A selection of graphs and statistics about US Federal debt and the US Federal budget deficit / surplus.
US Federal Deficit since 1946
The federal deficit is the annual difference between federal spending and federal tax revenues. For example, in 2012,
- Federal receipts (tax e.t.c) were $2,450.2 billion ($2.4 trillion) (15.8% of GDP)
- Federal spending was $3,537.1 billion (22.8% of GDP),
- leaving a federal deficit of $1,087.0 billion ($1.1 trillion) (7.0% of GDP)
US borrowing during World War Two
|Budget deficit % of GDP|
During the Second World War, the deficit reached over 30% of GDP in 1943!
US Federal deficit since 1995
The US budget deficit has fallen in 2013 more than initial forecasts. The government says the deficit for the 2013 budget year totaled $680.3 billion, down from $1.09 trillion in 2012. (a fall of 37%. see: Washington Post) The fall in the deficit is due to spending cuts (-2.4%) which took place in March and due to rising tax revenues (+ 13%) from higher economic growth.
The Whitehouse estimate for 2013 was originally 6% of GDP, but the CBO have updated that to a deficit of just 4% of GDP.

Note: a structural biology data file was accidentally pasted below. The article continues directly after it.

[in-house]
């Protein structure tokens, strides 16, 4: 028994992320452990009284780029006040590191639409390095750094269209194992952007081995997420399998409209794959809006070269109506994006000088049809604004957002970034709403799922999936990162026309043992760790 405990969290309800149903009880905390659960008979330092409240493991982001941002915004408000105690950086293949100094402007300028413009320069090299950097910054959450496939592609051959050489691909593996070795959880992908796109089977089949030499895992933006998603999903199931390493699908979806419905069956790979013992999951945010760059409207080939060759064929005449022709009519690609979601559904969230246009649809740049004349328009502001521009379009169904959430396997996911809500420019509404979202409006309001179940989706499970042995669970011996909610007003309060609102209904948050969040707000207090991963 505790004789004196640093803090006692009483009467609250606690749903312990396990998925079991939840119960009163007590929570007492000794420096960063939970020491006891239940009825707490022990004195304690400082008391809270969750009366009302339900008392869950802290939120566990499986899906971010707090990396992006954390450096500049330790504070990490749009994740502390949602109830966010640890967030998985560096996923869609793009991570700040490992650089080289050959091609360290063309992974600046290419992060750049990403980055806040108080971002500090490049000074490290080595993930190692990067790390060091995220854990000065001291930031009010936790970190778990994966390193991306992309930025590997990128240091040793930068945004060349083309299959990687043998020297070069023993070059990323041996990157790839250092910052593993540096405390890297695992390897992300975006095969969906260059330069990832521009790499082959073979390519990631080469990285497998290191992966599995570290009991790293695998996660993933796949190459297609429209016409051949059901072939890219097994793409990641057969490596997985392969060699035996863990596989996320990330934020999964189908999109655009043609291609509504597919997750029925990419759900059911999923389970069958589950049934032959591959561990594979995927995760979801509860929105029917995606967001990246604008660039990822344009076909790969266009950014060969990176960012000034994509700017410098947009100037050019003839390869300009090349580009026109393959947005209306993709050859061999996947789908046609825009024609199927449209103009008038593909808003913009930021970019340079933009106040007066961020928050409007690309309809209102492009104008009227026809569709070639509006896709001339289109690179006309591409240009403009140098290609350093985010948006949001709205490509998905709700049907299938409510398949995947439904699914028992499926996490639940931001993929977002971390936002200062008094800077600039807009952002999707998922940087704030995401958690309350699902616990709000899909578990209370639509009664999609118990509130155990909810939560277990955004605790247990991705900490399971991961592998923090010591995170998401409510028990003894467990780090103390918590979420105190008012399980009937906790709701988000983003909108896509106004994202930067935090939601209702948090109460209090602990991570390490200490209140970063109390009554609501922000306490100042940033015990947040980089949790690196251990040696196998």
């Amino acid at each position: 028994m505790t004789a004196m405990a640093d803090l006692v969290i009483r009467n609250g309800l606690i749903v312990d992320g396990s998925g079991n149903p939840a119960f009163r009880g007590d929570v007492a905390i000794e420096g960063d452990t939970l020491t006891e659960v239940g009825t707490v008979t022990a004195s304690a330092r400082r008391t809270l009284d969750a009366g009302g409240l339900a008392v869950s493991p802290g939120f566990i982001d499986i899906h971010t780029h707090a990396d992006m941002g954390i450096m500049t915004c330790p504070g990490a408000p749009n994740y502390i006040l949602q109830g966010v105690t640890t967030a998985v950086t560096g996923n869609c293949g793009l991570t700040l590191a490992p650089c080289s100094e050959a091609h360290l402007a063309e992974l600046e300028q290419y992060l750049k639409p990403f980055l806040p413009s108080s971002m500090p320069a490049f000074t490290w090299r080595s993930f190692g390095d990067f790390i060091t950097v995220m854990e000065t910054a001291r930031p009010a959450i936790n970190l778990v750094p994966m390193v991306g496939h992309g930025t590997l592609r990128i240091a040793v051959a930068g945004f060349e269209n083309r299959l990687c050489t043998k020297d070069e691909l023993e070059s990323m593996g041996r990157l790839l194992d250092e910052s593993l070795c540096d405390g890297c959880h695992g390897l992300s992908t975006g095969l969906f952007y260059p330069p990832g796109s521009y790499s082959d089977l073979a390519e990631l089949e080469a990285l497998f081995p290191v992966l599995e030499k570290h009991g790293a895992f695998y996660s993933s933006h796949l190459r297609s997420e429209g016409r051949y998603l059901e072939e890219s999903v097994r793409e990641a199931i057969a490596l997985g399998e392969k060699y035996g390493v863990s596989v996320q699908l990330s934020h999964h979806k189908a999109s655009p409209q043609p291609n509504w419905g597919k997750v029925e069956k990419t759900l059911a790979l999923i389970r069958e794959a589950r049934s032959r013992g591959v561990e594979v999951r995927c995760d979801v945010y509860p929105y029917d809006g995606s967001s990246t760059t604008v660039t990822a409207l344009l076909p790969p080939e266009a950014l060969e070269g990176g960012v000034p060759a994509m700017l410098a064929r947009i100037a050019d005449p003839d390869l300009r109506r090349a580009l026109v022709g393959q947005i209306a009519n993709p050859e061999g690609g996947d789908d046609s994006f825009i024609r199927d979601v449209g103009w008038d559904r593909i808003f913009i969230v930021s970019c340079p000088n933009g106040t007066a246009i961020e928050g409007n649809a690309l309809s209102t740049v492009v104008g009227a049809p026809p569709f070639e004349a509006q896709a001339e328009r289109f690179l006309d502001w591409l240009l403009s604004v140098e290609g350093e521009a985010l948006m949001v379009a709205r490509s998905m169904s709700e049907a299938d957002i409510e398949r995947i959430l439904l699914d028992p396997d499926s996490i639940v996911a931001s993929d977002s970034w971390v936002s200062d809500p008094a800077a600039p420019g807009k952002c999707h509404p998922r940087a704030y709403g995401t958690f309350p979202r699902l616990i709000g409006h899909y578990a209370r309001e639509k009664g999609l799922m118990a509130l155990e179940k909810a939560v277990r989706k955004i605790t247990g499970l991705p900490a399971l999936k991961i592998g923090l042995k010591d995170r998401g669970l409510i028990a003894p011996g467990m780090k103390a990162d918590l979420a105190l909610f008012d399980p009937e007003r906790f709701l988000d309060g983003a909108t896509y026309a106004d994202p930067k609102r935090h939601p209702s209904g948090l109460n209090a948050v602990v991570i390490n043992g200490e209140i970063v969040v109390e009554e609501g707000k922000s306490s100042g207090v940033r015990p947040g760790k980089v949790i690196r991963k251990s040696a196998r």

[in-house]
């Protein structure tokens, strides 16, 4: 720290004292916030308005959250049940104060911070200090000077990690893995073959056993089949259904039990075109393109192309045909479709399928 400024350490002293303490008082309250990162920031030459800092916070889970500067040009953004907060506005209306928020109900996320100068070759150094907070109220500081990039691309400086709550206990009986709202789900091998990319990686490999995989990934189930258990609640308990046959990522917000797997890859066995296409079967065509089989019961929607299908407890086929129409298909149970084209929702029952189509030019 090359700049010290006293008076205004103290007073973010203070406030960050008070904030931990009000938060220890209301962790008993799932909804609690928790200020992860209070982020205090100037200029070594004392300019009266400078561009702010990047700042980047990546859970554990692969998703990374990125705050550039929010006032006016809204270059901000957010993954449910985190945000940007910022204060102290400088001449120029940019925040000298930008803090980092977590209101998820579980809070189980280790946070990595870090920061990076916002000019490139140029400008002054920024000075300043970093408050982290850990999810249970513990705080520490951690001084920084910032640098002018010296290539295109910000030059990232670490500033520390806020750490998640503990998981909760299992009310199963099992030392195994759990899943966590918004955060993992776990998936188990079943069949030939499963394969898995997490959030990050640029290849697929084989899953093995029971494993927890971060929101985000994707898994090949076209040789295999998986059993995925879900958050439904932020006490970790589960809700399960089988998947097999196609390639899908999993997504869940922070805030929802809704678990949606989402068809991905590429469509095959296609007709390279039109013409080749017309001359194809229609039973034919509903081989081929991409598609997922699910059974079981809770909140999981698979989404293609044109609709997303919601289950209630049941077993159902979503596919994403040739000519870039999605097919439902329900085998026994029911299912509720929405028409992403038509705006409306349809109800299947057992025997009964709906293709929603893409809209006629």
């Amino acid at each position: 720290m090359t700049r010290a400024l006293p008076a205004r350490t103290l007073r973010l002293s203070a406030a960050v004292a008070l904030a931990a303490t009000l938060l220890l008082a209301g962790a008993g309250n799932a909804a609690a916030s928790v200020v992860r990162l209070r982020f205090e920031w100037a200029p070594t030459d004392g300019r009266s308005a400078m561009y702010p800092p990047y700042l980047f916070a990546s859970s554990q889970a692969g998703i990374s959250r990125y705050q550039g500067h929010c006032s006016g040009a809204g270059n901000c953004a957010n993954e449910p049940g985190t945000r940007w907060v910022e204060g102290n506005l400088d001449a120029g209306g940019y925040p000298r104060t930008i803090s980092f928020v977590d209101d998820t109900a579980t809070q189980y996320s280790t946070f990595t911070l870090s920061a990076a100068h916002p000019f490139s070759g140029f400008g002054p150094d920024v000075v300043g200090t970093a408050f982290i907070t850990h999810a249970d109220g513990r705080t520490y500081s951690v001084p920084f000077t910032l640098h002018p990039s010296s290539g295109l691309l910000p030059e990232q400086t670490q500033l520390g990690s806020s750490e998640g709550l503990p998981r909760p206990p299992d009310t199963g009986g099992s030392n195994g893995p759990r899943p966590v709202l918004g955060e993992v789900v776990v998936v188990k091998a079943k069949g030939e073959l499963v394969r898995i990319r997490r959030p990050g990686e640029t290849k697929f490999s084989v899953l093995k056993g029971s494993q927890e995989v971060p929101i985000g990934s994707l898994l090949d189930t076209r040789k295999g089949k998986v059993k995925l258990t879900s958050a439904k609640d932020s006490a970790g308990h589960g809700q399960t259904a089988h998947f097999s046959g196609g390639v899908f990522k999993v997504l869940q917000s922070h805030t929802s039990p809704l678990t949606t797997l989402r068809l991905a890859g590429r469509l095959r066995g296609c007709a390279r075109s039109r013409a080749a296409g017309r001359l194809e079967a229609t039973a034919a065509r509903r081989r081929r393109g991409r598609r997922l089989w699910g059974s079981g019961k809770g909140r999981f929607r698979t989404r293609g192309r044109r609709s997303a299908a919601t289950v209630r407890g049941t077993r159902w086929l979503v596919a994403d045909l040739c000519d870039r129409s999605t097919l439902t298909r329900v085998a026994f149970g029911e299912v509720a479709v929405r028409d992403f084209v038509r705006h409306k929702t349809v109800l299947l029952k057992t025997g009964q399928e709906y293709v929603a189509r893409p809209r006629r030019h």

The US faced a political battle about raising the debt ceiling. But, recent budget data offers encouraging signs of a reduction in government borrowing. Importantly, the biggest reduction in the federal deficit came from a surge in tax revenues due to economic growth. The biggest challenge facing the US economy is to maintain a strong economic recovery. This will be the best way to continue improve short-term and long-term debt projections.
Given the rate of deficit reduction, there was no economic logic to raise the threat of massive spending cuts, which would only have risked plunging the economy back into recession.
US National Debt since 1980
US national debt since 1900
US Federal debt has increased to over 100% of GDP
US Debt forecasts
The CBO forecast that federal debt will fall before continuing to slowly rise for the next 20 years. The rising long term debt projection is due to ‘entitlement’ spending commitments, such as health care and pensions. With an ageing population, there will be increased government spending, but slower growth in tax revenues. However, debt projections become increasingly difficult, the further in time we look. It depends significantly on the rate of economic growth, the growth of tax revenues, and also legislation such as welfare reform / pension age e.t.c.
- US historical debt
- How much can a government borrow?
- Falling interest rates in US
- US debt tables at Whitehouse.gov